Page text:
Such decision, while in small proportions in my kitchen, represents, in my mind, in a small way, the struggles and complications of the continuing changing food system. We are lured by the convenience of modern foods, as we long for the traditionalism of slow cooking. Will it continue to be a struggle between the quickness of industrial modern foods and the longing for the slow authenticity of the past? Perhaps we will continue to negotiate the coexistence of these foods in our kitchens and plates, ideally in a world of food at “moderate speeds”, as coined by Sidney Mintz*.

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*See Mintz, S. W. “Food at Moderate Speeds.” Fast Food / Slow Food: The Cultural Economy of the Global Food System. Ed. Wilk, R. R. New York: Altamira Press, 2006. 3-11

Distinguishing national cuisines in the Spanish Caribbean

Rice, bean, chicken and tostones Whose cuisine is it?

Rice, bean, chicken and tostones
Whose cuisine is it?

Growing up in Puerto Rico, rice, habichuelas (beans), mofongo, bacalao, bisté  were just foods, constant staples in my mom’s kitchen or in family gatherings. There were rare trips to fast foods. Mostly, I remember the trips to Wendy’s at the end of the school semester, when we got our grades. There was the occasional take-out my mom brought home after work. And the ever rarer visits to sit down restaurants, in very special family occasions.

I left Puerto Rico in 2001 to finish my undergraduate education in Miami. Back then, I was not familiar with the Puerto Rican community in the area. Luckily, the city’s overwhelming Cuban influence and foods eased my longings for home. But while familiar delicacies such as croquetas and cortaditos somewhat made up for the foods I missed from home, they were not enough. For the first time in life, I consciously sought out my food – Puerto Rican food: a well-made mofongo (not a Cuban interpretation), rice with red beans (not black)… Foods that were so commonplace were no longer just “comida criolla”. They became “Puerto Rican” foods, as cultural   affirmations in the midst of the well defined Cuban identity in the city.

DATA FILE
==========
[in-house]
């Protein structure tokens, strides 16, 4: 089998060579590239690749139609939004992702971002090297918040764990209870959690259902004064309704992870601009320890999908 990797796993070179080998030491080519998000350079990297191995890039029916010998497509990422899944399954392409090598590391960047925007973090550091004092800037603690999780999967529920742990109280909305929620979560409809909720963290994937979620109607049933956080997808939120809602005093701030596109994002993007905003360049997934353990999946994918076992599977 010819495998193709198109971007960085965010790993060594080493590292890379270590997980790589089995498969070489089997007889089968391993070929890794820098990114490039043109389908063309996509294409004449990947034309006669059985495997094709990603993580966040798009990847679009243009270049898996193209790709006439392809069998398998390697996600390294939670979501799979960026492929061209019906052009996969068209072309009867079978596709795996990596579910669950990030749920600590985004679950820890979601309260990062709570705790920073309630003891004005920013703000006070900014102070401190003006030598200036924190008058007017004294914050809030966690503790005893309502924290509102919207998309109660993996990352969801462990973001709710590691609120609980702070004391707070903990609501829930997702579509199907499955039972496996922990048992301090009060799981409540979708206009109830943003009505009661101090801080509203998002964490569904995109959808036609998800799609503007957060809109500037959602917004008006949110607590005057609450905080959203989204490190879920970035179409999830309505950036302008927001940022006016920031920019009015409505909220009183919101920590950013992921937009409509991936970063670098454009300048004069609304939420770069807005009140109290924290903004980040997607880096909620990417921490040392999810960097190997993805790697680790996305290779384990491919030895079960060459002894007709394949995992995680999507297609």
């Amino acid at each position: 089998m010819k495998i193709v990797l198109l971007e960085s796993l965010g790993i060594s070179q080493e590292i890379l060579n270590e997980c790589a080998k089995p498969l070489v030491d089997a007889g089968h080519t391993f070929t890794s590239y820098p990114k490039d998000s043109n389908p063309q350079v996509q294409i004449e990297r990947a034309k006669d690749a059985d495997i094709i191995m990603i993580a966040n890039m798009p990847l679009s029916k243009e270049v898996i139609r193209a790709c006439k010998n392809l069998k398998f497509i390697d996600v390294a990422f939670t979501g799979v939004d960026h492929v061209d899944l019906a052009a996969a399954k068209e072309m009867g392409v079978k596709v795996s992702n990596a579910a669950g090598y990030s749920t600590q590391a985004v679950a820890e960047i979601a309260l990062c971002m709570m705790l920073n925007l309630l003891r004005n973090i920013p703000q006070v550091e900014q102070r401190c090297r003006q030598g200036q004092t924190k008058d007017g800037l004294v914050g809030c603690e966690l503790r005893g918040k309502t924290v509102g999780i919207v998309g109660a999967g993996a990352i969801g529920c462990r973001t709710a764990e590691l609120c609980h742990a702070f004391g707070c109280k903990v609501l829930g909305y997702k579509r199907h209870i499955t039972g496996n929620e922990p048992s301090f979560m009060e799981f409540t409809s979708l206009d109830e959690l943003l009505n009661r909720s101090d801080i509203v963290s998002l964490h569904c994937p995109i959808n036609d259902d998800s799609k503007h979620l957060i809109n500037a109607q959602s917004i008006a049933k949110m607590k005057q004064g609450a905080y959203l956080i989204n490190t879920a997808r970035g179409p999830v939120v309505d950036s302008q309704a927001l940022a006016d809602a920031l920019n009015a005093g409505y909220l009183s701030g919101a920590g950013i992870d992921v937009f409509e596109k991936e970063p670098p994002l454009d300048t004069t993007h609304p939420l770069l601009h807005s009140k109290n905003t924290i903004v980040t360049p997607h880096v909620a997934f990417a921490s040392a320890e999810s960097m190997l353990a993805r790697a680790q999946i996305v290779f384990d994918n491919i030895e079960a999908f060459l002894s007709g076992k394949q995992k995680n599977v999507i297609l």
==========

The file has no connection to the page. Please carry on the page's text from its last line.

My move to Miami came with a culinary language adjustment. I learned (most of the times the hard way) about subtle language differences, by the way our cultures named certain foods. It took some time to adjust to the “fact” that orange juice was not called jugo de china, but jugo de naranja, that beans were not habichuelas, they were frijoles, that a chicken thigh and leg was called encuentro, not simply muslo y cadera, and that bizcocho was wrong – the “correct” Spanish translation was “cake”.

Clever interpretation of jugo de china for the non-Puerto Rican.  Source: Mango Bajito, http://www.surropa.com/

Clever interpretation:
Mental image of “jugo de china” for the non-Puerto Rican.
Source: Mango Bajito, in http://www.surropa.com/

Traditional diets in the Spanish Caribbean have more things in common than differences. Depending on the situation, we might underline these differences, or point the similarities. While Puerto Rico, the Dominican Republic and Cuba share similar colonial pasts, different historical trajectories have resulted in the distinctions in national cuisine. While in Puerto Rico our culinary influences are the usual suspects (Taino, Spanish, African, and more recently, from the United States), Cuba has added influences from China, and the Dominican cuisine has a few Middle Eastern additions.

The Spanish Caribbean is an excellent context to understand how notions of national cuisine are constructed and sustained. How are these differences and similarities played out in the Diaspora, in a big international city like New York City? This is the question I am pursuing these days.

Please share your opinion below:

How do YOU define your national cuisine?